The Inspiration Project quickly started to develop new happenings. Suddenly, I was meeting like-minded people. I started finding myself in the right place at the right time. Within a month, I found 3 places to teach…all 3 were presented to me by means of the universe…
First one, Satya Yoga. I went to Satya to try out new studios in the area. On my second visit, I showed up to a class that had been canceled, but the studio manager was still there. We briefly talked. In such a natural and organic conversation, we talked about my journey a little bit, and my teachings, and how I wanted to get back into it. With love and joy, a couple of weeks later, Logan offered me 3 classes a week. I was beyond elated, and just so thankful. I loved this studio from my first step in, so I couldn’t believe what was happening. Kismet.
Logan, the owner of Satya, was telling me during our discussion, that she was going to take her Friday evening class down to the Pagoda (set up by the river, in a beautiful garden) for an outdoor practice. Just a few days later, I followed her lead and took myself down there to practice during a work break. After I had finished my practice, I used the Pagoda as my daily inspiration for that day. As I was walking back to my car, I checked my messages…and the brand new Ray and Joan Kroc Community Center in Norfolk had found me and reached out to me about teaching yoga. This was a surprise out of nowhere, one of which I was convinced came from my personal alignment to the universe and the universe responded through this new connection.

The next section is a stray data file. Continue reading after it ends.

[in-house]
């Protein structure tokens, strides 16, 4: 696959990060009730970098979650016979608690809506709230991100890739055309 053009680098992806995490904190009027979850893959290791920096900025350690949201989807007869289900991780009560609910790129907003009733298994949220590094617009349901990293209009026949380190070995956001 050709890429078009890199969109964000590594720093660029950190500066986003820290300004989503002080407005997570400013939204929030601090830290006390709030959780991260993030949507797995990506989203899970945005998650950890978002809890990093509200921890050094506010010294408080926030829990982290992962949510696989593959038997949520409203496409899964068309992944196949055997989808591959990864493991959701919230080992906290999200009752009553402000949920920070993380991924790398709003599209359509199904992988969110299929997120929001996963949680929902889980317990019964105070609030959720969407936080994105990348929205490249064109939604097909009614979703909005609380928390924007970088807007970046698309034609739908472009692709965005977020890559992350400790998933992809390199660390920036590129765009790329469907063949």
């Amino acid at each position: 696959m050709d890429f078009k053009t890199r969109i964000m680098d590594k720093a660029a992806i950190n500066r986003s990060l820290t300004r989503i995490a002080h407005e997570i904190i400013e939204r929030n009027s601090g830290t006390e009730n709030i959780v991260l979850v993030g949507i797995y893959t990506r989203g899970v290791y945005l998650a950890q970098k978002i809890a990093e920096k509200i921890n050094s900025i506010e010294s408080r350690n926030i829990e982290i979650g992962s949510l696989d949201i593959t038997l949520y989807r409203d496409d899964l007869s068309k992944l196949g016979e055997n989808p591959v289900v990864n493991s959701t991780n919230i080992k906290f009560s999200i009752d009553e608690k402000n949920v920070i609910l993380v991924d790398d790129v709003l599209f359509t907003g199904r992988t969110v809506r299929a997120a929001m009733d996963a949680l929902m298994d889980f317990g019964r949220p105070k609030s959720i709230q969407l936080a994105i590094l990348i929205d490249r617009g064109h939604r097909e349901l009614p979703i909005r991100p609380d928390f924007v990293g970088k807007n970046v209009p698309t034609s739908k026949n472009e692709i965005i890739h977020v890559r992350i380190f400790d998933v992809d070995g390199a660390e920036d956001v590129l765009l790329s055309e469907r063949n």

Things were falling into place.
Additionally, every day, I found a little more beauty, a little more fun.
And I eventually found my way to integrate with The Space Above, the very first studio I ever practiced at in Norfolk some few years ago. I found myself reaching out to the studio managers, with the encouragement of my friend and teacher. And after a little hard work, I found myself on the sub list. And now, I have my own class there. It’s all falling into place.
What I learned through The Inspiration Project is invaluable toward my progression down my own path. I won’t say there is a goal that I must achieve. I have a goal, but that goal might be changed along the way. The purpose is not to get to the end and say, “I did it!” The purpose is to take the steps and enjoy the path, even when it’s not full of what I thought or what I expected. Enjoying the little moments allowed me to open my heart and the space to let new opportunities come in, and really listen to the teachings of these opportunities.
My ego was really taking over when I first came back home. I couldn’t help but feel a little bit like a failure, and further away from any stability or future. I wanted to find the fastest route out of here, and was ignoring what was right in front of me.